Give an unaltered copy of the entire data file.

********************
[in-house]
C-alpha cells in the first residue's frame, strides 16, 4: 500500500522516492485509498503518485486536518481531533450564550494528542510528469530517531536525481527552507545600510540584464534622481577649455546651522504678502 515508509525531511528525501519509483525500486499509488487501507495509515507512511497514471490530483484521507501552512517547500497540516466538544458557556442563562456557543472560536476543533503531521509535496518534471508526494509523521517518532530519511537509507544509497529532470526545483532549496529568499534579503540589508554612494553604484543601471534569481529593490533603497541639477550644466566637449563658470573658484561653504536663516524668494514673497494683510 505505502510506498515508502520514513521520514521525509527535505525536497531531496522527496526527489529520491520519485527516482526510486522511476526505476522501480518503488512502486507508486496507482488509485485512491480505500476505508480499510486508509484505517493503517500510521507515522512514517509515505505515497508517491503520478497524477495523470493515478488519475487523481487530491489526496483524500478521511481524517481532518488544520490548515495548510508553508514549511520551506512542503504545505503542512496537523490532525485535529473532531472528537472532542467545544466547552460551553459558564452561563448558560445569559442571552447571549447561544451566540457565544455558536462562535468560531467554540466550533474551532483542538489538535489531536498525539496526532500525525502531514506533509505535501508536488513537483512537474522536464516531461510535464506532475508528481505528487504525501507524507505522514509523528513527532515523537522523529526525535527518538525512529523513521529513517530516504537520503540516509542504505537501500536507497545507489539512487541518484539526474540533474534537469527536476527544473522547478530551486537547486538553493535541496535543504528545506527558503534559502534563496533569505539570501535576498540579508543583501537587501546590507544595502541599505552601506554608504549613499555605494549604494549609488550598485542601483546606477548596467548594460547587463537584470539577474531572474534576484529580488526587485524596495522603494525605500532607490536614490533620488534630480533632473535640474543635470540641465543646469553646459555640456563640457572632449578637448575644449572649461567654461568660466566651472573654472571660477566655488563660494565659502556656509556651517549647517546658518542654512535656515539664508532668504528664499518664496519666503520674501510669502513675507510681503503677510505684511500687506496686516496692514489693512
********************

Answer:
[in-house]
C-alpha cells in the first residue's frame, strides 16, 4: 500500500522516492485509498503518485486536518481531533450564550494528542510528469530517531536525481527552507545600510540584464534622481577649455546651522504678502 515508509525531511528525501519509483525500486499509488487501507495509515507512511497514471490530483484521507501552512517547500497540516466538544458557556442563562456557543472560536476543533503531521509535496518534471508526494509523521517518532530519511537509507544509497529532470526545483532549496529568499534579503540589508554612494553604484543601471534569481529593490533603497541639477550644466566637449563658470573658484561653504536663516524668494514673497494683510 505505502510506498515508502520514513521520514521525509527535505525536497531531496522527496526527489529520491520519485527516482526510486522511476526505476522501480518503488512502486507508486496507482488509485485512491480505500476505508480499510486508509484505517493503517500510521507515522512514517509515505505515497508517491503520478497524477495523470493515478488519475487523481487530491489526496483524500478521511481524517481532518488544520490548515495548510508553508514549511520551506512542503504545505503542512496537523490532525485535529473532531472528537472532542467545544466547552460551553459558564452561563448558560445569559442571552447571549447561544451566540457565544455558536462562535468560531467554540466550533474551532483542538489538535489531536498525539496526532500525525502531514506533509505535501508536488513537483512537474522536464516531461510535464506532475508528481505528487504525501507524507505522514509523528513527532515523537522523529526525535527518538525512529523513521529513517530516504537520503540516509542504505537501500536507497545507489539512487541518484539526474540533474534537469527536476527544473522547478530551486537547486538553493535541496535543504528545506527558503534559502534563496533569505539570501535576498540579508543583501537587501546590507544595502541599505552601506554608504549613499555605494549604494549609488550598485542601483546606477548596467548594460547587463537584470539577474531572474534576484529580488526587485524596495522603494525605500532607490536614490533620488534630480533632473535640474543635470540641465543646469553646459555640456563640457572632449578637448575644449572649461567654461568660466566651472573654472571660477566655488563660494565659502556656509556651517549647517546658518542654512535656515539664508532668504528664499518664496519666503520674501510669502513675507510681503503677510505684511500687506496686516496692514489693512